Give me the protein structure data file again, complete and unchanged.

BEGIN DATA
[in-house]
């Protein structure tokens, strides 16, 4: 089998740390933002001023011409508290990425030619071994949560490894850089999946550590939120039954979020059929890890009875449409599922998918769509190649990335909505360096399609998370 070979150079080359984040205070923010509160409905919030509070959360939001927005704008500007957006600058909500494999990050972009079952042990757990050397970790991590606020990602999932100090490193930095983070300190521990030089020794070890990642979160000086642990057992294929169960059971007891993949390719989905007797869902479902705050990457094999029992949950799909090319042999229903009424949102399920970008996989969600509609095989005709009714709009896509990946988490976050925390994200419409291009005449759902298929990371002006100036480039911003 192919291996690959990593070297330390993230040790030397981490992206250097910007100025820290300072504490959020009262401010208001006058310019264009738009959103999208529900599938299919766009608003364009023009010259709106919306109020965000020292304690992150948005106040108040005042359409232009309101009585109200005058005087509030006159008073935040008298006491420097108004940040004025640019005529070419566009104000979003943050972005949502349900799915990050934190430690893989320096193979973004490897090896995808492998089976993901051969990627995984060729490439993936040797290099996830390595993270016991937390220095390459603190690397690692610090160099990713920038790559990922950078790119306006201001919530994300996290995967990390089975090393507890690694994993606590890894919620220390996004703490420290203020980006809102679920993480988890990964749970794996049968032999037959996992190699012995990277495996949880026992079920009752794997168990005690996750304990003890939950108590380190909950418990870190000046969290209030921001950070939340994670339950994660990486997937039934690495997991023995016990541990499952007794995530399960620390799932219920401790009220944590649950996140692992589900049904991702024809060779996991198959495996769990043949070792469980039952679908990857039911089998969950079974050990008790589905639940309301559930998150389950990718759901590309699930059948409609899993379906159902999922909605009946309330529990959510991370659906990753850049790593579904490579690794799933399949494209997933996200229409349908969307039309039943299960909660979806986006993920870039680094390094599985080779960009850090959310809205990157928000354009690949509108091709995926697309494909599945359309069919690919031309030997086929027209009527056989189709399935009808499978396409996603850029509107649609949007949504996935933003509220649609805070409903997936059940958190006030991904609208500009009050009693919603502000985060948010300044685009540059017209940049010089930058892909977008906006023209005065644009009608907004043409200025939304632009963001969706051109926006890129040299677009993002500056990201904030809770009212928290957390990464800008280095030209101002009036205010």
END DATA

[in-house]
């Protein structure tokens, strides 16, 4: 089998740390933002001023011409508290990425030619071994949560490894850089999946550590939120039954979020059929890890009875449409599922998918769509190649990335909505360096399609998370 070979150079080359984040205070923010509160409905919030509070959360939001927005704008500007957006600058909500494999990050972009079952042990757990050397970790991590606020990602999932100090490193930095983070300190521990030089020794070890990642979160000086642990057992294929169960059971007891993949390719989905007797869902479902705050990457094999029992949950799909090319042999229903009424949102399920970008996989969600509609095989005709009714709009896509990946988490976050925390994200419409291009005449759902298929990371002006100036480039911003 192919291996690959990593070297330390993230040790030397981490992206250097910007100025820290300072504490959020009262401010208001006058310019264009738009959103999208529900599938299919766009608003364009023009010259709106919306109020965000020292304690992150948005106040108040005042359409232009309101009585109200005058005087509030006159008073935040008298006491420097108004940040004025640019005529070419566009104000979003943050972005949502349900799915990050934190430690893989320096193979973004490897090896995808492998089976993901051969990627995984060729490439993936040797290099996830390595993270016991937390220095390459603190690397690692610090160099990713920038790559990922950078790119306006201001919530994300996290995967990390089975090393507890690694994993606590890894919620220390996004703490420290203020980006809102679920993480988890990964749970794996049968032999037959996992190699012995990277495996949880026992079920009752794997168990005690996750304990003890939950108590380190909950418990870190000046969290209030921001950070939340994670339950994660990486997937039934690495997991023995016990541990499952007794995530399960620390799932219920401790009220944590649950996140692992589900049904991702024809060779996991198959495996769990043949070792469980039952679908990857039911089998969950079974050990008790589905639940309301559930998150389950990718759901590309699930059948409609899993379906159902999922909605009946309330529990959510991370659906990753850049790593579904490579690794799933399949494209997933996200229409349908969307039309039943299960909660979806986006993920870039680094390094599985080779960009850090959310809205990157928000354009690949509108091709995926697309494909599945359309069919690919031309030997086929027209009527056989189709399935009808499978396409996603850029509107649609949007949504996935933003509220649609805070409903997936059940958190006030991904609208500009009050009693919603502000985060948010300044685009540059017209940049010089930058892909977008906006023209005065644009009608907004043409200025939304632009963001969706051109926006890129040299677009993002500056990201904030809770009212928290957390990464800008280095030209101002009036205010």